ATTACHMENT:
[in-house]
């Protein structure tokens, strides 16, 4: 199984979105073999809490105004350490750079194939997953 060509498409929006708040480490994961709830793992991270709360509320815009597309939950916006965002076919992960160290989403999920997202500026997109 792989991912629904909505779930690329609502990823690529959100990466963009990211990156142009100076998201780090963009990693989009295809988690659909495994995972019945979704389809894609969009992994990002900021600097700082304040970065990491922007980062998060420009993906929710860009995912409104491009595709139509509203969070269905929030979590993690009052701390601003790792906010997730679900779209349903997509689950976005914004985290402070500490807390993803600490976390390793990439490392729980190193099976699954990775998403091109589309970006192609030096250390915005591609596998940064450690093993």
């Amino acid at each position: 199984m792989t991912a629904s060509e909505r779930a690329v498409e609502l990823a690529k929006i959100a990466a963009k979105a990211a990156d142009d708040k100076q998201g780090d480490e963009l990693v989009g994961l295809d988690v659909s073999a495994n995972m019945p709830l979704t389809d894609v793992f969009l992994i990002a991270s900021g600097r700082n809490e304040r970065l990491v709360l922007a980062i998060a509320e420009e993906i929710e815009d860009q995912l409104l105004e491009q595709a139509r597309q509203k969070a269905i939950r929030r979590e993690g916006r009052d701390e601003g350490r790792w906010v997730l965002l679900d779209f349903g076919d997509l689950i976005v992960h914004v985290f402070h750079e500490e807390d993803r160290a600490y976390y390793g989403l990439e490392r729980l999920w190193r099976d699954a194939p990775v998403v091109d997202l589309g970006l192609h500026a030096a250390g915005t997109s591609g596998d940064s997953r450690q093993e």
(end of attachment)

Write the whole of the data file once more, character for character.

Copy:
[in-house]
């Protein structure tokens, strides 16, 4: 199984979105073999809490105004350490750079194939997953 060509498409929006708040480490994961709830793992991270709360509320815009597309939950916006965002076919992960160290989403999920997202500026997109 792989991912629904909505779930690329609502990823690529959100990466963009990211990156142009100076998201780090963009990693989009295809988690659909495994995972019945979704389809894609969009992994990002900021600097700082304040970065990491922007980062998060420009993906929710860009995912409104491009595709139509509203969070269905929030979590993690009052701390601003790792906010997730679900779209349903997509689950976005914004985290402070500490807390993803600490976390390793990439490392729980190193099976699954990775998403091109589309970006192609030096250390915005591609596998940064450690093993």
């Amino acid at each position: 199984m792989t991912a629904s060509e909505r779930a690329v498409e609502l990823a690529k929006i959100a990466a963009k979105a990211a990156d142009d708040k100076q998201g780090d480490e963009l990693v989009g994961l295809d988690v659909s073999a495994n995972m019945p709830l979704t389809d894609v793992f969009l992994i990002a991270s900021g600097r700082n809490e304040r970065l990491v709360l922007a980062i998060a509320e420009e993906i929710e815009d860009q995912l409104l105004e491009q595709a139509r597309q509203k969070a269905i939950r929030r979590e993690g916006r009052d701390e601003g350490r790792w906010v997730l965002l679900d779209f349903g076919d997509l689950i976005v992960h914004v985290f402070h750079e500490e807390d993803r160290a600490y976390y390793g989403l990439e490392r729980l999920w190193r099976d699954a194939p990775v998403v091109d997202l589309g970006l192609h500026a030096a250390g915005t997109s591609g596998d940064s997953r450690q093993e």